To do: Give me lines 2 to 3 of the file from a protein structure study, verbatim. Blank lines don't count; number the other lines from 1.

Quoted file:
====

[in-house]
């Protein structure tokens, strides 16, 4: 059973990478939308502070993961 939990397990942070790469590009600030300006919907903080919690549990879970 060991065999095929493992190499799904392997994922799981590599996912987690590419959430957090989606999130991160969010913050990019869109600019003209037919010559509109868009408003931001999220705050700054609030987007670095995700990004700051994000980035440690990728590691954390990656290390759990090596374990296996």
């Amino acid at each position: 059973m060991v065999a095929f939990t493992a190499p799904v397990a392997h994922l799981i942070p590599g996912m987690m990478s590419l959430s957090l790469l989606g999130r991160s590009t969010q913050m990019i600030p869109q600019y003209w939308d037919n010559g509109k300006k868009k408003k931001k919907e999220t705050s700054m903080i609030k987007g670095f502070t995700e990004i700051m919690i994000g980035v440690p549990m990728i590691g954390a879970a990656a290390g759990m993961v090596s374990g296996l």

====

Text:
């Protein structure tokens, strides 16, 4: 059973990478939308502070993961 939990397990942070790469590009600030300006919907903080919690549990879970 060991065999095929493992190499799904392997994922799981590599996912987690590419959430957090989606999130991160969010913050990019869109600019003209037919010559509109868009408003931001999220705050700054609030987007670095995700990004700051994000980035440690990728590691954390990656290390759990090596374990296996």
């Amino acid at each position: 059973m060991v065999a095929f939990t493992a190499p799904v397990a392997h994922l799981i942070p590599g996912m987690m990478s590419l959430s957090l790469l989606g999130r991160s590009t969010q913050m990019i600030p869109q600019y003209w939308d037919n010559g509109k300006k868009k408003k931001k919907e999220t705050s700054m903080i609030k987007g670095f502070t995700e990004i700051m919690i994000g980035v440690p549990m990728i590691g954390a879970a990656a290390g759990m993961v090596s374990g296996l």